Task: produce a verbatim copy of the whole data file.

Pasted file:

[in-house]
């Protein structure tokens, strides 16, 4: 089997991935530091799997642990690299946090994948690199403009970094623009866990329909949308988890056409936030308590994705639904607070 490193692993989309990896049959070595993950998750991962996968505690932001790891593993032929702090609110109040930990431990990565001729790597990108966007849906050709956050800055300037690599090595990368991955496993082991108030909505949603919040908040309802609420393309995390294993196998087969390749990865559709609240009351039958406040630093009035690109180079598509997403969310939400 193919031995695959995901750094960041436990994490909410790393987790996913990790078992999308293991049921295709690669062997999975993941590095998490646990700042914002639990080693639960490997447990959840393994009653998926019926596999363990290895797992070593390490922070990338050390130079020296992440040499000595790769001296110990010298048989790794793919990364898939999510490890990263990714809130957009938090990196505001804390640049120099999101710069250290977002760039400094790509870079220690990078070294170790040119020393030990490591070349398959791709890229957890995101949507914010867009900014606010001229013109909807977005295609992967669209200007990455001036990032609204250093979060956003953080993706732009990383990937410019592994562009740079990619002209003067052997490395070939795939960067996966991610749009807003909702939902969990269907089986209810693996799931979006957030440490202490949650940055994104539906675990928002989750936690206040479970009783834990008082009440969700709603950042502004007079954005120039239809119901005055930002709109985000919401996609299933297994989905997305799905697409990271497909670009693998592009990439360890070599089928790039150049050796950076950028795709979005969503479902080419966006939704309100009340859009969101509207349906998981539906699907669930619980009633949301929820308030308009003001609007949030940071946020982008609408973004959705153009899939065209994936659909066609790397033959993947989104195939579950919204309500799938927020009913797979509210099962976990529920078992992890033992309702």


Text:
[in-house]
């Protein structure tokens, strides 16, 4: 089997991935530091799997642990690299946090994948690199403009970094623009866990329909949308988890056409936030308590994705639904607070 490193692993989309990896049959070595993950998750991962996968505690932001790891593993032929702090609110109040930990431990990565001729790597990108966007849906050709956050800055300037690599090595990368991955496993082991108030909505949603919040908040309802609420393309995390294993196998087969390749990865559709609240009351039958406040630093009035690109180079598509997403969310939400 193919031995695959995901750094960041436990994490909410790393987790996913990790078992999308293991049921295709690669062997999975993941590095998490646990700042914002639990080693639960490997447990959840393994009653998926019926596999363990290895797992070593390490922070990338050390130079020296992440040499000595790769001296110990010298048989790794793919990364898939999510490890990263990714809130957009938090990196505001804390640049120099999101710069250290977002760039400094790509870079220690990078070294170790040119020393030990490591070349398959791709890229957890995101949507914010867009900014606010001229013109909807977005295609992967669209200007990455001036990032609204250093979060956003953080993706732009990383990937410019592994562009740079990619002209003067052997490395070939795939960067996966991610749009807003909702939902969990269907089986209810693996799931979006957030440490202490949650940055994104539906675990928002989750936690206040479970009783834990008082009440969700709603950042502004007079954005120039239809119901005055930002709109985000919401996609299933297994989905997305799905697409990271497909670009693998592009990439360890070599089928790039150049050796950076950028795709979005969503479902080419966006939704309100009340859009969101509207349906998981539906699907669930619980009633949301929820308030308009003001609007949030940071946020982008609408973004959705153009899939065209994936659909066609790397033959993947989104195939579950919204309500799938927020009913797979509210099962976990529920078992992890033992309702």